AB - Optogenetics has emerged as an exciting tool for manipulating neural activity, which in turn, can modulate behavior in live organisms. However, detecting the response to the optical stimulation requires electrophysiology with physical contact or fluorescent imaging at target locations, which is often limited by photobleaching and phototoxicity. In this paper, we show that phase imaging can report the intracellular transport induced by optogenetic stimulation. We developed a multimodal instrument that can both stimulate cells with subcellular spatial resolution and detect optical pathlength (OPL) changes with nanometer scale sensitivity. We found that OPL fluctuations following stimulation are consistent with active organelle transport. Furthermore, the results indicate a broadening in the transport velocity distribution, which is significantly higher in stimulated cells compared to optogenetically inactive cells. It is likely that this label-free, contactless measurement of optogenetic response will provide an enabling approach to neuroscience.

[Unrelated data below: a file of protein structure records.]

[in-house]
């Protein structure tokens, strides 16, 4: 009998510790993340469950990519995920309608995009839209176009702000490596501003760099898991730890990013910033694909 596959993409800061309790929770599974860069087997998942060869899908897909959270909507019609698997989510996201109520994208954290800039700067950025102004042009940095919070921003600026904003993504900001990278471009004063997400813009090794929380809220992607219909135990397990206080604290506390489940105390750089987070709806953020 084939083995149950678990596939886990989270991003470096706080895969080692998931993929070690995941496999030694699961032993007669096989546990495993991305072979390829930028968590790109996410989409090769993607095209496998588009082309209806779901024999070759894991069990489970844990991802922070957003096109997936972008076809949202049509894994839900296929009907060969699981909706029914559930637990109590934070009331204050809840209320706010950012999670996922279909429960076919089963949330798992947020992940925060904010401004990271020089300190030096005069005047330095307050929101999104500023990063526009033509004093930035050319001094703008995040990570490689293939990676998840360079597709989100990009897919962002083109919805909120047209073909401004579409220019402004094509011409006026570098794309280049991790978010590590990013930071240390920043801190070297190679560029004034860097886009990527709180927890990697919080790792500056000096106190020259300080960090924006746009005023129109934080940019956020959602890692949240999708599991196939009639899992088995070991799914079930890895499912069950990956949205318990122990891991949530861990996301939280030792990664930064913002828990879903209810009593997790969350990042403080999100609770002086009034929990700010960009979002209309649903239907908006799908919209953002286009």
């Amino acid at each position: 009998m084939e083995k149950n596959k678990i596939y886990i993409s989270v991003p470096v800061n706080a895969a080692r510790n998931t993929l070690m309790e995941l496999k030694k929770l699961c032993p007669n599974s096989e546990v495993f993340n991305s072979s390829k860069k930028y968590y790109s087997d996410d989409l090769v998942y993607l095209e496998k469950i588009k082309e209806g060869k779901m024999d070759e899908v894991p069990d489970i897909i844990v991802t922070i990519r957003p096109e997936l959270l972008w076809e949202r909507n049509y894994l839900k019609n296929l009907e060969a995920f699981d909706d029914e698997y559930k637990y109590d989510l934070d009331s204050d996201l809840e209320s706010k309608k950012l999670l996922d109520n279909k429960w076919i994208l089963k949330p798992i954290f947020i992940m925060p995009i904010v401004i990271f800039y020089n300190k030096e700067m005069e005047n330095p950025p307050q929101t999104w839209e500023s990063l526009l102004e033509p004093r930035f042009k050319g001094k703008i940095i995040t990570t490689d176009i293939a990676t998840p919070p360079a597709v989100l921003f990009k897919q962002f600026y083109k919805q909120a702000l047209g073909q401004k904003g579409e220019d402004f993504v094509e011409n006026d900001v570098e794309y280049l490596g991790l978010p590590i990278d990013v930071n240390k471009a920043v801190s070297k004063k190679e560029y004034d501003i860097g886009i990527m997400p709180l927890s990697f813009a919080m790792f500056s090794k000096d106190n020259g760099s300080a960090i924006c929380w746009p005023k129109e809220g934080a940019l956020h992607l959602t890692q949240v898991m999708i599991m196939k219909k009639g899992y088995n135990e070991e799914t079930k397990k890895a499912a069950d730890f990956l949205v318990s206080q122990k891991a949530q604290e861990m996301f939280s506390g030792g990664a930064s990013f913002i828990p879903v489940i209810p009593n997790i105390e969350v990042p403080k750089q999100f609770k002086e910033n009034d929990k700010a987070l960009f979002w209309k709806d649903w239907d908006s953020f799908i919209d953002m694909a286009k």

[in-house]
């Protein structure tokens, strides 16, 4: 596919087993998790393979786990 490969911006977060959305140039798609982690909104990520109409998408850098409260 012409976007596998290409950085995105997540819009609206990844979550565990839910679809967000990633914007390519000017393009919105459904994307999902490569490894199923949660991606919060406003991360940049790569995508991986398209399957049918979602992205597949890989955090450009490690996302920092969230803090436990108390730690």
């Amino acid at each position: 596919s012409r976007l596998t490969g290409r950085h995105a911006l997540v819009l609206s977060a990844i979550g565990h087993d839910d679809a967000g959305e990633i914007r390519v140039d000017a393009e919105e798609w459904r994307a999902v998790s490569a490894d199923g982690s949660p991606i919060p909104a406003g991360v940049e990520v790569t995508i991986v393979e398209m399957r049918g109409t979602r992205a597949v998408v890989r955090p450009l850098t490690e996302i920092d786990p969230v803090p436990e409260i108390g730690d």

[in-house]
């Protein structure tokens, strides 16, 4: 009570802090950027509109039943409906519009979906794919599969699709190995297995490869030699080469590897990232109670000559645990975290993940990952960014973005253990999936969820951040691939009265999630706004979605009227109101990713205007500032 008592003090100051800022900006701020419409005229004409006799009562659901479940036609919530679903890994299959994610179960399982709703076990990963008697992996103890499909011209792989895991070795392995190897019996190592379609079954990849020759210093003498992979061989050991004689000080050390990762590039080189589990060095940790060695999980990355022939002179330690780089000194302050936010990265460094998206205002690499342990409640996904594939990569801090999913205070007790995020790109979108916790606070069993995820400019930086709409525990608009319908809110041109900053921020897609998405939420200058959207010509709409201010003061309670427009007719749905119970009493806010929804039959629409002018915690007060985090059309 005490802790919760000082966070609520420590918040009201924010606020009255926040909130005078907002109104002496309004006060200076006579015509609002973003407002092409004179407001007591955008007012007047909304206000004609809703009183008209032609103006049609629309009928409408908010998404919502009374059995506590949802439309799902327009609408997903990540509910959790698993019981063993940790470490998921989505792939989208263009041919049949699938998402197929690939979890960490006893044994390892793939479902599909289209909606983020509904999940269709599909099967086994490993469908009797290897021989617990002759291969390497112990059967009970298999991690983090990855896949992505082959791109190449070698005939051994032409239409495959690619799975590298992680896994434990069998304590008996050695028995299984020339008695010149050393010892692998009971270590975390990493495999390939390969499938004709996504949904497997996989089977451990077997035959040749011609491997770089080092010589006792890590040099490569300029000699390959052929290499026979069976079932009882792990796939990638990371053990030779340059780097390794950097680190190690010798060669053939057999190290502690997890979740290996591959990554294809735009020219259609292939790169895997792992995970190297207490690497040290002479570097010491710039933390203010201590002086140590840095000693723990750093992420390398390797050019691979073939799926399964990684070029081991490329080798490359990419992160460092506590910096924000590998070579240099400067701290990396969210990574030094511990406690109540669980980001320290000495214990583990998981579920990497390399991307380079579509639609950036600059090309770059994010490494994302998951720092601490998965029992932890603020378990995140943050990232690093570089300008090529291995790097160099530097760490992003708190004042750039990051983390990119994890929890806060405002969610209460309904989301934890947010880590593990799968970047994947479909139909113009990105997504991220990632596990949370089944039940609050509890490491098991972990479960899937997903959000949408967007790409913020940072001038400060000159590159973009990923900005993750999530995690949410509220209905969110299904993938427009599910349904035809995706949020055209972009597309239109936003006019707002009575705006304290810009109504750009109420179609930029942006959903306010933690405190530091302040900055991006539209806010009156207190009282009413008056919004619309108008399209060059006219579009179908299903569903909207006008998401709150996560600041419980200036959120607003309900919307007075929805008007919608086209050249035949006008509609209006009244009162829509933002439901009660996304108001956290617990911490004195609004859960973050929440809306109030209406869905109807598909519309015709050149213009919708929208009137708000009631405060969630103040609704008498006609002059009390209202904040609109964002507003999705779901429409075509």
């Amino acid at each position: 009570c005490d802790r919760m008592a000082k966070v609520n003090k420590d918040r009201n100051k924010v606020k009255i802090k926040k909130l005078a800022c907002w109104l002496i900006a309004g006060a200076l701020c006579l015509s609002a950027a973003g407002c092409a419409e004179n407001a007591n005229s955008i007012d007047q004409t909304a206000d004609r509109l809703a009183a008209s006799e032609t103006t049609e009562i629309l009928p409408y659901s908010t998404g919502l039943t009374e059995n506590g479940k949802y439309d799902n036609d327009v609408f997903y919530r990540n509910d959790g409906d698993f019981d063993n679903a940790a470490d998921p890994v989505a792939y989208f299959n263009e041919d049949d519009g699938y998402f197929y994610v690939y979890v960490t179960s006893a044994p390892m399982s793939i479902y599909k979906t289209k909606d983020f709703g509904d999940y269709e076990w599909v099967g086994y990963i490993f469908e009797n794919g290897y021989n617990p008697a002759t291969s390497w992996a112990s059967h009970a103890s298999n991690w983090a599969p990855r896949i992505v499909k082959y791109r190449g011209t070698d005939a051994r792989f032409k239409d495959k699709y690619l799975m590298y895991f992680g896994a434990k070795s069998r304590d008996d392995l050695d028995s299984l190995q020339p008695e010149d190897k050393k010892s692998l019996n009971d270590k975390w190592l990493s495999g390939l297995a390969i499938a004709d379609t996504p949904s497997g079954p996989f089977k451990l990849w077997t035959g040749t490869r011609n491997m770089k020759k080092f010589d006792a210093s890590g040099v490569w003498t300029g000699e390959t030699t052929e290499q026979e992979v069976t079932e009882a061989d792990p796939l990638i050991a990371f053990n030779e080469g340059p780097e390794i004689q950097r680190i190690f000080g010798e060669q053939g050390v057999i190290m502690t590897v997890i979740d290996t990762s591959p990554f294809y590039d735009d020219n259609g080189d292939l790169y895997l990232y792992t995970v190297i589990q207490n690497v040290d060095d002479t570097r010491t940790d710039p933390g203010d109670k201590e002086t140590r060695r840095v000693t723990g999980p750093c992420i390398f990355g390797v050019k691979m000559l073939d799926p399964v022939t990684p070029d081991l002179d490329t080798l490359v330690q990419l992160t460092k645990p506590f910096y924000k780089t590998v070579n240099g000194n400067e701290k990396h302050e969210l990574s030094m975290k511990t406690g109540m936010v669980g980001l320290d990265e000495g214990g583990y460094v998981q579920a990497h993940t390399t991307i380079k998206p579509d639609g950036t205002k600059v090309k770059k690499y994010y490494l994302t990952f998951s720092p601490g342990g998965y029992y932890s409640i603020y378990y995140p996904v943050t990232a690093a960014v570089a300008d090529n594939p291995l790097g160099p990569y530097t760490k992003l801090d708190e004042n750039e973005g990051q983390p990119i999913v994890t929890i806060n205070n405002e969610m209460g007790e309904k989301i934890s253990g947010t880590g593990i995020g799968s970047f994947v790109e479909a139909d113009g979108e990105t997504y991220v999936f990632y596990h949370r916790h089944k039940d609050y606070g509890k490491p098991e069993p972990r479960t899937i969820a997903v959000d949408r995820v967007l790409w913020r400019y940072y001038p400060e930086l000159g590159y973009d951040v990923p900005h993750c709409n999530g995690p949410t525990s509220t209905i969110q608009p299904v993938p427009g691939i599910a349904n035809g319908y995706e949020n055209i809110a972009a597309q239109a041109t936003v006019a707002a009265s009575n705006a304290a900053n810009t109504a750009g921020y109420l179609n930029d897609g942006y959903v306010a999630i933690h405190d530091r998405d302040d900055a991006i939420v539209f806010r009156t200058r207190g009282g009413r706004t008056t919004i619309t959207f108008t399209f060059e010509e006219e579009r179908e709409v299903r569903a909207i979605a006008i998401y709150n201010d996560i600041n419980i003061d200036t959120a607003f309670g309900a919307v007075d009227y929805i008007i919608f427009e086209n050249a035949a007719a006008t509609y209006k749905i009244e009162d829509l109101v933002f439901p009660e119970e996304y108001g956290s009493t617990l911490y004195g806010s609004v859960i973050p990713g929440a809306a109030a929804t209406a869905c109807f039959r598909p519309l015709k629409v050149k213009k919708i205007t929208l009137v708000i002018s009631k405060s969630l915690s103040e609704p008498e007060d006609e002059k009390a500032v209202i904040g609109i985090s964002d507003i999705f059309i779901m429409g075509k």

KW - cell activation

KW - intracellular transport

KW - label-free imaging

KW - optogenetics

KW - quantitative phase imaging

UR - http://www.scopus.com/inward/record.url?scp=85056140503&partnerID=8YFLogxK

UR - http://www.scopus.com/inward/citedby.url?scp=85056140503&partnerID=8YFLogxK

U2 - 10.1002/jbio.201800269

DO - 10.1002/jbio.201800269

M3 - Article

C2 - 30311744

AN - SCOPUS:85056140503

VL - 12

JO - Journal of Biophotonics

JF - Journal of Biophotonics

SN - 1864-063X

IS - 3

M1 - e201800269

ER -